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I would be very careful about saying the Bible "clearly condemns" on this topic. Leviticus 18 and 20 are the only two instances in the entirety of the Old Testament that even remotely comment on this topic, and they sandwich a very ambiguous collection of texts that are very difficult to interpret in the modern world. Many of the tribal laws found in the Book of Leviticus fell out of practice by the end of the Old Testament. In the book of 2 Samuel (which comes later), several of these ritualistic laws were not only no longer in practice, and the Hebrews’ relationship with God began to be expressed in radically different ways. On the other hand, some of the laws (such as the Ten Commandments) come straight out of Leviticus 19. Jesus even points to Leviticus 19:18 (“Love your neighbor as yourself: I am the Lord”) as the Second Greatest Commandment in the Bible.

I would recommend strong words of caution before proclaiming with confidence that the Old Testament is "clear" on this one.

As for the New Testament, the only words that are accredited to speaking on this topic come from Paul's first letter to the Corinthians and Paul's letter to the Romans. You've made clear your credentials in Greek and Hebrew, so you know very well that the Greek words Paul uses here are aresenokoitai, which refers to male-specific same-gendered pederasty and "malakoi," which translates literally into "soft ones" - a word which, among many connotations including "sissies" and "dandies" was also Greco-Roman slang for young boys who were often passive
sexual partners in prostitution. In the Roman empire (which included the port city of Corinth), male prostitution was commonplace and was frequently a sign of social class. It was common and even expected for the wealthy upper-class male to be seen penetrating a social inferior as a sign of one’s dominance and even one’s manhood. This was also a double-standard. To be penetrated by someone of a lower social class than you was seen as a disgrace – and even criminal!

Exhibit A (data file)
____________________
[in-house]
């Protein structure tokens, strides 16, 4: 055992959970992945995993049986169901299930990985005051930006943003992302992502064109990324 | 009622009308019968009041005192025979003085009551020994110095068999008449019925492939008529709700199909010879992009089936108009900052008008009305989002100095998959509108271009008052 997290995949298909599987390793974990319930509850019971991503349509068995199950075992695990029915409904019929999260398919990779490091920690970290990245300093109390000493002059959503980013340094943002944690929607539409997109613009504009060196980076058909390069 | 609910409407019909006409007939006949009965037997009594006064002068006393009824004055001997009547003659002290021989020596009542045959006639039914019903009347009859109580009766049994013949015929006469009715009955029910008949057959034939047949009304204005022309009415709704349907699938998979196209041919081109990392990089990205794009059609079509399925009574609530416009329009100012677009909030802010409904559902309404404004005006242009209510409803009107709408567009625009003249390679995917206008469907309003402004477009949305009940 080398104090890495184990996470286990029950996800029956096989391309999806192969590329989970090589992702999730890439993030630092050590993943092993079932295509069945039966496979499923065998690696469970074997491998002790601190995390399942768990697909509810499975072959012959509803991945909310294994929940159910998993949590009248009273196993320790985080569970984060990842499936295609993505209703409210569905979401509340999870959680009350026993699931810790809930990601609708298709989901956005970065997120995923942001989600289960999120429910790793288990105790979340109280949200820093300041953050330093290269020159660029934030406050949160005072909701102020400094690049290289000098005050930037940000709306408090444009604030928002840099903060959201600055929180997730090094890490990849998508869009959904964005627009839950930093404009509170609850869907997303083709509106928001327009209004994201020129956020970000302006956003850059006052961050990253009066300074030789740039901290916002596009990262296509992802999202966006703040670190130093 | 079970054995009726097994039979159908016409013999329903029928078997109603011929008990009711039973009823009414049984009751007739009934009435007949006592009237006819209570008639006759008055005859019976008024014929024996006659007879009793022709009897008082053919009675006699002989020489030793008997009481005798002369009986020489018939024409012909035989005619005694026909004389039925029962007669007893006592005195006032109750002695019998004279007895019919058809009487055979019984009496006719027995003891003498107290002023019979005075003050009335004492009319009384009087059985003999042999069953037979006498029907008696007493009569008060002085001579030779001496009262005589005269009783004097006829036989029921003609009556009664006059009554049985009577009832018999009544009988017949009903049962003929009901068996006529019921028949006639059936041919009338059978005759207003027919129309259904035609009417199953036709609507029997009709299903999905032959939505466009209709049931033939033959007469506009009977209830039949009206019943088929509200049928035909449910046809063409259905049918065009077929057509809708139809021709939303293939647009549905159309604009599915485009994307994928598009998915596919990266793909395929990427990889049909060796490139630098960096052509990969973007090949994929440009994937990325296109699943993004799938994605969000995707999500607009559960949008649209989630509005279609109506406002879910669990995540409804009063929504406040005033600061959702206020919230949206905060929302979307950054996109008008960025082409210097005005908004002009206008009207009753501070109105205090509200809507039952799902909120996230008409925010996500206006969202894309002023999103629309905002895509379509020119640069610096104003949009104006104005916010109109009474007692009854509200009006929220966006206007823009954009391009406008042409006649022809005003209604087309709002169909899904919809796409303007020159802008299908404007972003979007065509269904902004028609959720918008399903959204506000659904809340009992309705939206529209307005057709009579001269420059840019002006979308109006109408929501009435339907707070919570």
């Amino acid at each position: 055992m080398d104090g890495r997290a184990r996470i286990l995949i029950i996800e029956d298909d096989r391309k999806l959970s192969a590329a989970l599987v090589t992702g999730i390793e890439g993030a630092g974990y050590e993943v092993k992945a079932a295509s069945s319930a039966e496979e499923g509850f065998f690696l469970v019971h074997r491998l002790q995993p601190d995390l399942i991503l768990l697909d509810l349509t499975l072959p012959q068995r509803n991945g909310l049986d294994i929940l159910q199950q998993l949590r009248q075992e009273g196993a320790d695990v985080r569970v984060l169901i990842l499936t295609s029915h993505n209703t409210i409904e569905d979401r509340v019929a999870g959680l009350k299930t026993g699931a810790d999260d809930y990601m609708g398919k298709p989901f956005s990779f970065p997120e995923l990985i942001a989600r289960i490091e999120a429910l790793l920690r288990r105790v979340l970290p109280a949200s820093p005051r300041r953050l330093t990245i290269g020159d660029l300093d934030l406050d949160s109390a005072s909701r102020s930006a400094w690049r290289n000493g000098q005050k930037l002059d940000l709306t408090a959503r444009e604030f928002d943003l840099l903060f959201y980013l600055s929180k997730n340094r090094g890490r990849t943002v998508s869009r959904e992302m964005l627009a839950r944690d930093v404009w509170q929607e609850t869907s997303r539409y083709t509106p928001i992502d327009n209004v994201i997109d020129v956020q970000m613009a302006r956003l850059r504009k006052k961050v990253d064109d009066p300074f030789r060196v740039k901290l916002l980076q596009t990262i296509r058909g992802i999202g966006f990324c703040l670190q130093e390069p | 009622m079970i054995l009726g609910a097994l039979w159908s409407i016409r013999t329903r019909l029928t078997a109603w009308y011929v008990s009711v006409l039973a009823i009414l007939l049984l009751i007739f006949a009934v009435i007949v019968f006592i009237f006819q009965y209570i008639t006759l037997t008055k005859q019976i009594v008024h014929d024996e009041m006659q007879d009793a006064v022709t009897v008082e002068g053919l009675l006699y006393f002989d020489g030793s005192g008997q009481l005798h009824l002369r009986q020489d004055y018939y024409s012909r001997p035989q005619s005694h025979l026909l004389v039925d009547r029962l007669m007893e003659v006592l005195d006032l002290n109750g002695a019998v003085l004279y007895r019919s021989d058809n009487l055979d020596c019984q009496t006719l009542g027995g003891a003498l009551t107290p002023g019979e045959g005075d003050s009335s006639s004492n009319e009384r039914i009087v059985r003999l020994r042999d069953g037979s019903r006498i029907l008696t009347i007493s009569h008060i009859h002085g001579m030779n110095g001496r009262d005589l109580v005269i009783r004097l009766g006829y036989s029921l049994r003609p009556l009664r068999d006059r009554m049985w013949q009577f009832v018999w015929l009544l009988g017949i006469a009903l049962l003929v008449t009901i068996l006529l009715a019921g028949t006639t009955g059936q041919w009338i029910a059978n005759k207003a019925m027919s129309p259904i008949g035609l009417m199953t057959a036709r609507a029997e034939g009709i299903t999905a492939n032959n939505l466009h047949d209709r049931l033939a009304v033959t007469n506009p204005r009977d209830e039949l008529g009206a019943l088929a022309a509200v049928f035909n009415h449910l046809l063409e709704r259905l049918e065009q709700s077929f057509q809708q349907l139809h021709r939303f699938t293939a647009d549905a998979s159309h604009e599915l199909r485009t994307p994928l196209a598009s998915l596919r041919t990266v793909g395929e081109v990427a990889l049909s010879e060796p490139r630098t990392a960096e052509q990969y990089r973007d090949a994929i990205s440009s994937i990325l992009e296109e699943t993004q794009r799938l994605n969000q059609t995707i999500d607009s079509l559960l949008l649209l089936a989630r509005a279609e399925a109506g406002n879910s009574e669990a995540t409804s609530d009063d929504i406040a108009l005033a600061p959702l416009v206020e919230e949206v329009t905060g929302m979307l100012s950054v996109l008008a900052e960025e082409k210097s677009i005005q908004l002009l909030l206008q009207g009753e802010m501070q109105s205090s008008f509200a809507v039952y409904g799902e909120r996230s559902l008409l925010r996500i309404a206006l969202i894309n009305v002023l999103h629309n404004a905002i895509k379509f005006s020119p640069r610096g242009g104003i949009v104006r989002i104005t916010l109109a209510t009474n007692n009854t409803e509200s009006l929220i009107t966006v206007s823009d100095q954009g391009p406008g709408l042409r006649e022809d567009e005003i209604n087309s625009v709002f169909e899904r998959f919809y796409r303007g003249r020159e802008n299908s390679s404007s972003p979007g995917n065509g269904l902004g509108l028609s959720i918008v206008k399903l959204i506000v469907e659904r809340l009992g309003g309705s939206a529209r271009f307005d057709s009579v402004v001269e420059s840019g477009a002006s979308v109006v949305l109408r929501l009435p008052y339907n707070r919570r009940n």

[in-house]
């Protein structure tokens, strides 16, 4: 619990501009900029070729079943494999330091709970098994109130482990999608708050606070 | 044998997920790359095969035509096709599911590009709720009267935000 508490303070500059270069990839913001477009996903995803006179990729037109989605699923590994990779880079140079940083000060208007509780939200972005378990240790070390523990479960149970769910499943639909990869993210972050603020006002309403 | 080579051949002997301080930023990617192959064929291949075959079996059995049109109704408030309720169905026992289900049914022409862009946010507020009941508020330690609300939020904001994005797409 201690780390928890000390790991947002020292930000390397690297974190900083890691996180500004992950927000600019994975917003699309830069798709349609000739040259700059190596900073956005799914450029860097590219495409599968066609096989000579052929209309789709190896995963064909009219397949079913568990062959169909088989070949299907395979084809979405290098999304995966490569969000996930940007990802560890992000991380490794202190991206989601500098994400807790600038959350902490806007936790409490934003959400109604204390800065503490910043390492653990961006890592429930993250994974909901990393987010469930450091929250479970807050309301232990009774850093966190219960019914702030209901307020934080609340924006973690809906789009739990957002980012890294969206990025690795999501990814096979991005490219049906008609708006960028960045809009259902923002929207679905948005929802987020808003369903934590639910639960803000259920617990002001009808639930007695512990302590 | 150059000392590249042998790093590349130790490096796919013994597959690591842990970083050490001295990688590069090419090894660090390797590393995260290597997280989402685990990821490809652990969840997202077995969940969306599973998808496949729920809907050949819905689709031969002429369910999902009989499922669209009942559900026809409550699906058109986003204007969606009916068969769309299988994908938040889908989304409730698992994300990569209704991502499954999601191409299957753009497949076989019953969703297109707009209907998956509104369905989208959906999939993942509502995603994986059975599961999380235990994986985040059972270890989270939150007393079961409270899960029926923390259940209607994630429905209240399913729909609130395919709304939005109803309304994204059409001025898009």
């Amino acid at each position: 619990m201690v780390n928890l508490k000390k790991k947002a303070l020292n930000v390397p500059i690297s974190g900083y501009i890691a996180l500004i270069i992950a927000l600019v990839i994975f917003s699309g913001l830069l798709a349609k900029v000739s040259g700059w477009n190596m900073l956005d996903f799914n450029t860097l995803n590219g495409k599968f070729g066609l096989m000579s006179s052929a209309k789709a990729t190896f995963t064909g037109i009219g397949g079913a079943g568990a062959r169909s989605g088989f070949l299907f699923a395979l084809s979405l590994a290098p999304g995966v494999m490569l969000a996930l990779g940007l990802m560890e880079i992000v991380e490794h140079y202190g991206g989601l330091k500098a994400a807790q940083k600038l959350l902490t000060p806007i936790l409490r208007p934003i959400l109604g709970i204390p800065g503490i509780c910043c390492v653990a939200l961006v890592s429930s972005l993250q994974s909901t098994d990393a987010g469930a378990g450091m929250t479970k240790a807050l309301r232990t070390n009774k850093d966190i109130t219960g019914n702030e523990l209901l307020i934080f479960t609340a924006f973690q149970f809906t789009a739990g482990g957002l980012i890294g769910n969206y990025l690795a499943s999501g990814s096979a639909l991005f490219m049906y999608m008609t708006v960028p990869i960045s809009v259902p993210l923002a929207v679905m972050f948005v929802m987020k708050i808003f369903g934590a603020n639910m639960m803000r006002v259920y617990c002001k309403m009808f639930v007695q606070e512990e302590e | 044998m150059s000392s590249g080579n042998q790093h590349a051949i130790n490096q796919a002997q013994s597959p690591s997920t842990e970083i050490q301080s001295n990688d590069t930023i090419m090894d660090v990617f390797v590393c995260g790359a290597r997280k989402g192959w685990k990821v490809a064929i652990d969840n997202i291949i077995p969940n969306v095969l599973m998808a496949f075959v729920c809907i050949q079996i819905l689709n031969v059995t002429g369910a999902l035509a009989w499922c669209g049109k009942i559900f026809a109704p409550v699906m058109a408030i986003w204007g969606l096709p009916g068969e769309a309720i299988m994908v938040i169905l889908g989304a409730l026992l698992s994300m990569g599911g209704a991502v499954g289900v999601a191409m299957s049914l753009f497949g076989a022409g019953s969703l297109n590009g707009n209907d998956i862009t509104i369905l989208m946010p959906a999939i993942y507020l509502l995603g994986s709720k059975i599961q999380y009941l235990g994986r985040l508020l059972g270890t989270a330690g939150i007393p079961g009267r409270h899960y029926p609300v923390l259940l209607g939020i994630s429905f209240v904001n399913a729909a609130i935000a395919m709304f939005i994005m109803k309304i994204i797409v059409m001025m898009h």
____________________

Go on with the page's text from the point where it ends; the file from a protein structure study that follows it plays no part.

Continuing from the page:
What’s more, they were not willing participants in prostitution commerce – they were often captured by military and army personnel as prisoners of war. This is by far, the most likely explanation as to what the Pauline authors refer to as “fornicators, sodomites, [and] slave-traders” in 1 Timothy 1:10. This also explains why the Pauline author makes a point to contrast the specific behavior he is condemning with anything based out of love (1 Timothy 1:3-7). This cruel, inhuman, and barbaric was not only vehemently protested by Paul, but also Josephus, and the Jews in Paul’s time. Before we consider comparing the behavior which Paul and his contemporaries were condemning to loving, committed relationships today, this historical background may be important to our understanding

Forgive me if I'm only regurgitating information you already know, but with all due respect, the implications of the language, you claim such an intimate understanding reflect the possibility that the issues confronted by the Biblical tradition are not always as black and white as we might desire in the modern world.